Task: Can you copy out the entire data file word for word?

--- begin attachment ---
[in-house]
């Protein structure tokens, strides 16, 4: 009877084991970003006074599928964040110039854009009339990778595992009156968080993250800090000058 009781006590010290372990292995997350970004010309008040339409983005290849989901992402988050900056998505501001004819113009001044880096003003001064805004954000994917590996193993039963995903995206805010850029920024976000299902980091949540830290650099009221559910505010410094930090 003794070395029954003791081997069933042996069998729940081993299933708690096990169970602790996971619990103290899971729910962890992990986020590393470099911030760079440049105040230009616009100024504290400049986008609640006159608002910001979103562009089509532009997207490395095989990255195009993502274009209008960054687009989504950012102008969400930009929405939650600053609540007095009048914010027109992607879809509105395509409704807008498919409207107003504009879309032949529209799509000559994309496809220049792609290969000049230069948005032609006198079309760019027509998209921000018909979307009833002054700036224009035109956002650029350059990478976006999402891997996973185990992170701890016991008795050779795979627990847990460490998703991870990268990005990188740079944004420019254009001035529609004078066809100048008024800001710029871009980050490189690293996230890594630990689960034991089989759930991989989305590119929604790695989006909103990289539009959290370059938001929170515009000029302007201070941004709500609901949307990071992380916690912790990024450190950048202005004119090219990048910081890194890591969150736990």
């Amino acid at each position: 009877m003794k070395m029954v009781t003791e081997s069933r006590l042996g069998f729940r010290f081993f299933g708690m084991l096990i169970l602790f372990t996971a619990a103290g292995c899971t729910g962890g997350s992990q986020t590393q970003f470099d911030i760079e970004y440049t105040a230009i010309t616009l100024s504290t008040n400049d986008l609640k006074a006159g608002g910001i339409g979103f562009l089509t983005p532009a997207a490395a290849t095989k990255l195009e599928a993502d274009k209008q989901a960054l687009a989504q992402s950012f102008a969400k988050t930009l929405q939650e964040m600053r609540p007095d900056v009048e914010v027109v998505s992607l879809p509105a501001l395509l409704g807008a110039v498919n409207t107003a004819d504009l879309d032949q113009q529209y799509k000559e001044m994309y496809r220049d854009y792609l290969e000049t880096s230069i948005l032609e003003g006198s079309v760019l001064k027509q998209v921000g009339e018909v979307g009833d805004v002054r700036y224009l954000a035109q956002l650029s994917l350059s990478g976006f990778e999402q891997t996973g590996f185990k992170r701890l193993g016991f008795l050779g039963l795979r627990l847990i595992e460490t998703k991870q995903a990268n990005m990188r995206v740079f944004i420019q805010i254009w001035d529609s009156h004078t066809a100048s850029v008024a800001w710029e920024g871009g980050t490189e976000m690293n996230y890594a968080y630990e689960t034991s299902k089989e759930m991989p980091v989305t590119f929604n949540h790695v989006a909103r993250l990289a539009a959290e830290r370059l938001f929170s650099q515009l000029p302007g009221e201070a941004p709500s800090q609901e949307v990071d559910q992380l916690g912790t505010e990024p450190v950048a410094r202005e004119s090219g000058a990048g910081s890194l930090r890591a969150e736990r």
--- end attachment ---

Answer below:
[in-house]
């Protein structure tokens, strides 16, 4: 009877084991970003006074599928964040110039854009009339990778595992009156968080993250800090000058 009781006590010290372990292995997350970004010309008040339409983005290849989901992402988050900056998505501001004819113009001044880096003003001064805004954000994917590996193993039963995903995206805010850029920024976000299902980091949540830290650099009221559910505010410094930090 003794070395029954003791081997069933042996069998729940081993299933708690096990169970602790996971619990103290899971729910962890992990986020590393470099911030760079440049105040230009616009100024504290400049986008609640006159608002910001979103562009089509532009997207490395095989990255195009993502274009209008960054687009989504950012102008969400930009929405939650600053609540007095009048914010027109992607879809509105395509409704807008498919409207107003504009879309032949529209799509000559994309496809220049792609290969000049230069948005032609006198079309760019027509998209921000018909979307009833002054700036224009035109956002650029350059990478976006999402891997996973185990992170701890016991008795050779795979627990847990460490998703991870990268990005990188740079944004420019254009001035529609004078066809100048008024800001710029871009980050490189690293996230890594630990689960034991089989759930991989989305590119929604790695989006909103990289539009959290370059938001929170515009000029302007201070941004709500609901949307990071992380916690912790990024450190950048202005004119090219990048910081890194890591969150736990």
């Amino acid at each position: 009877m003794k070395m029954v009781t003791e081997s069933r006590l042996g069998f729940r010290f081993f299933g708690m084991l096990i169970l602790f372990t996971a619990a103290g292995c899971t729910g962890g997350s992990q986020t590393q970003f470099d911030i760079e970004y440049t105040a230009i010309t616009l100024s504290t008040n400049d986008l609640k006074a006159g608002g910001i339409g979103f562009l089509t983005p532009a997207a490395a290849t095989k990255l195009e599928a993502d274009k209008q989901a960054l687009a989504q992402s950012f102008a969400k988050t930009l929405q939650e964040m600053r609540p007095d900056v009048e914010v027109v998505s992607l879809p509105a501001l395509l409704g807008a110039v498919n409207t107003a004819d504009l879309d032949q113009q529209y799509k000559e001044m994309y496809r220049d854009y792609l290969e000049t880096s230069i948005l032609e003003g006198s079309v760019l001064k027509q998209v921000g009339e018909v979307g009833d805004v002054r700036y224009l954000a035109q956002l650029s994917l350059s990478g976006f990778e999402q891997t996973g590996f185990k992170r701890l193993g016991f008795l050779g039963l795979r627990l847990i595992e460490t998703k991870q995903a990268n990005m990188r995206v740079f944004i420019q805010i254009w001035d529609s009156h004078t066809a100048s850029v008024a800001w710029e920024g871009g980050t490189e976000m690293n996230y890594a968080y630990e689960t034991s299902k089989e759930m991989p980091v989305t590119f929604n949540h790695v989006a909103r993250l990289a539009a959290e830290r370059l938001f929170s650099q515009l000029p302007g009221e201070a941004p709500s800090q609901e949307v990071d559910q992380l916690g912790t505010e990024p450190v950048a410094r202005e004119s090219g000058a990048g910081s890194l930090r890591a969150e736990r």